American children are being fed processed, nutrient-poor food that leaves them starving and obese at the same time. Our food system is destroying their growing bodies and minds. With an estimated $63.5 trillion in total private wealth, America is more wealthy than any other country in the world. Yet our children are bearing the burden of a broken, even lethal food system.
Today, diabetes is the seventh leading cause of death in the United States and costs the country around $245 billion in medical expenses and lost productivity each year. We are not setting our kids up for a healthy future when we fail to teach them how to nourish their bodies and their minds. Inadequate access to healthy foods, in particular veggies and fruits, can lead to preventable chronic diseases that affect children into adolescence and beyond. I am talking about kids feeling healthy and going to school, graduating from school, getting a job and starting a family. Habits form early and so should a good diet. It all starts with real food.
About six years ago, I co-founded a non-profit organization to join the movement to help get kids excited about real food. Prior to this, I was lucky enough to be involved with a few school garden initiatives in my own community in Colorado. I was astonished to see how excited the kids were to plant, harvest, and EAT vegetables that they had grown. I learned first-hand that school gardens are associated with the most positive changes in students’ fruit and vegetable intake. I couldn’t stand by as obesity ravished our nation. I wanted to see the same enthusiasm that the kids in my community had for real food, in hundreds of other communities across our great nation. For context, up until this point, building two school gardens per year was considered a strong achievement. What if there were beautiful Learning Gardens in every school in America that would show our kids the path to a thriving future on real food?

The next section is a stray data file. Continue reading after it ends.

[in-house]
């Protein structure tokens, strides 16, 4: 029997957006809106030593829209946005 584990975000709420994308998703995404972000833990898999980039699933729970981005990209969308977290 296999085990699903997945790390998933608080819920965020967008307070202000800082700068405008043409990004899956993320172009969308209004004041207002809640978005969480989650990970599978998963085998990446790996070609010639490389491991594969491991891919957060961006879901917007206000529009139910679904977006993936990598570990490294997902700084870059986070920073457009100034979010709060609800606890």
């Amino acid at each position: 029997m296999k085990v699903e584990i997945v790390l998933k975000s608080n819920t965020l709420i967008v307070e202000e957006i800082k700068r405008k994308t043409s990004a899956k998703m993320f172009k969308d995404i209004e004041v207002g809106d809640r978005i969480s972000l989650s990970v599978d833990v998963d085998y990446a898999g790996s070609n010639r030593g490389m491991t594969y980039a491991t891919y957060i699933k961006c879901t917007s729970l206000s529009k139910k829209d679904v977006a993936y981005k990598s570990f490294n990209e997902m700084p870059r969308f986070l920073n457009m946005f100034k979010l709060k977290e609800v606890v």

In 2011, I wanted answers, so I started building Learning Gardens in schools around my community and surrounding cities. We were a small but fierce team and called ourselves The Kitchen Community (TKC). We had success in Denver with the support of Colorado Governor John Hickenlooper. We went to California to build gardens in LA, Compton, and Hawthorne School Districts. We went to Chicago with the incredible support from the City of Chicago and Mayor Rahm Emanuel and built 100 Learning Gardens in one calendar year! Next up was Memphis with 100 Learning Gardens and Pittsburgh with 50 Learning Gardens in only two years. In 2016 we went to Indianapolis where we now have 30 Learning Gardens across IPS and are on our way to 100 schools by the end of 2018. ? It’s been a whirlwind of excitement around real food and yes, my questions were answered. Real food education makes a powerful difference.